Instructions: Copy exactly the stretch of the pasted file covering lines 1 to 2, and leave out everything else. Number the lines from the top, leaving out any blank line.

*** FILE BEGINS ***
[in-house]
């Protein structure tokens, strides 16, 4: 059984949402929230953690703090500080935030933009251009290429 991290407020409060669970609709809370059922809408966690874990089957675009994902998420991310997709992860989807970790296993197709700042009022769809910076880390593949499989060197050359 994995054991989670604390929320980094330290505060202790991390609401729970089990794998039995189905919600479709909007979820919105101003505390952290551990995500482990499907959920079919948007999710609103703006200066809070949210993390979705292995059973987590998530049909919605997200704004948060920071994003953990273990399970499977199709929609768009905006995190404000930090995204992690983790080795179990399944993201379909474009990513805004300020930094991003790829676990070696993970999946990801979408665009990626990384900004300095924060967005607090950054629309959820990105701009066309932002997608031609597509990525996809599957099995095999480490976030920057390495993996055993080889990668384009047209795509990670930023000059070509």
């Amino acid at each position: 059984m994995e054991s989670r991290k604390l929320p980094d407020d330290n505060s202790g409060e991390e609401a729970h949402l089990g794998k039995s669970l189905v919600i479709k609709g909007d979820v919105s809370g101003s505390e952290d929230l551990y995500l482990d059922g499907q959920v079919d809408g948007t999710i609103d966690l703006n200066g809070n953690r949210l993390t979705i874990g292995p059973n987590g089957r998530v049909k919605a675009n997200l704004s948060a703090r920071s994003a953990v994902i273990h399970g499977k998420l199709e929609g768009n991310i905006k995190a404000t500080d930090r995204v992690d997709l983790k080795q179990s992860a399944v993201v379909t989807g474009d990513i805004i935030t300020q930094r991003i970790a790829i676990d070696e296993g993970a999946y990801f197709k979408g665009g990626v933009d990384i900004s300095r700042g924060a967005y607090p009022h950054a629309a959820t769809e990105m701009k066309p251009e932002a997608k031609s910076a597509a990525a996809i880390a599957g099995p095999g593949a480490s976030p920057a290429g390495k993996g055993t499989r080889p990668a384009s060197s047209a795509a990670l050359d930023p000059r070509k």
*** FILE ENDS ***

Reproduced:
[in-house]
């Protein structure tokens, strides 16, 4: 059984949402929230953690703090500080935030933009251009290429 991290407020409060669970609709809370059922809408966690874990089957675009994902998420991310997709992860989807970790296993197709700042009022769809910076880390593949499989060197050359 994995054991989670604390929320980094330290505060202790991390609401729970089990794998039995189905919600479709909007979820919105101003505390952290551990995500482990499907959920079919948007999710609103703006200066809070949210993390979705292995059973987590998530049909919605997200704004948060920071994003953990273990399970499977199709929609768009905006995190404000930090995204992690983790080795179990399944993201379909474009990513805004300020930094991003790829676990070696993970999946990801979408665009990626990384900004300095924060967005607090950054629309959820990105701009066309932002997608031609597509990525996809599957099995095999480490976030920057390495993996055993080889990668384009047209795509990670930023000059070509």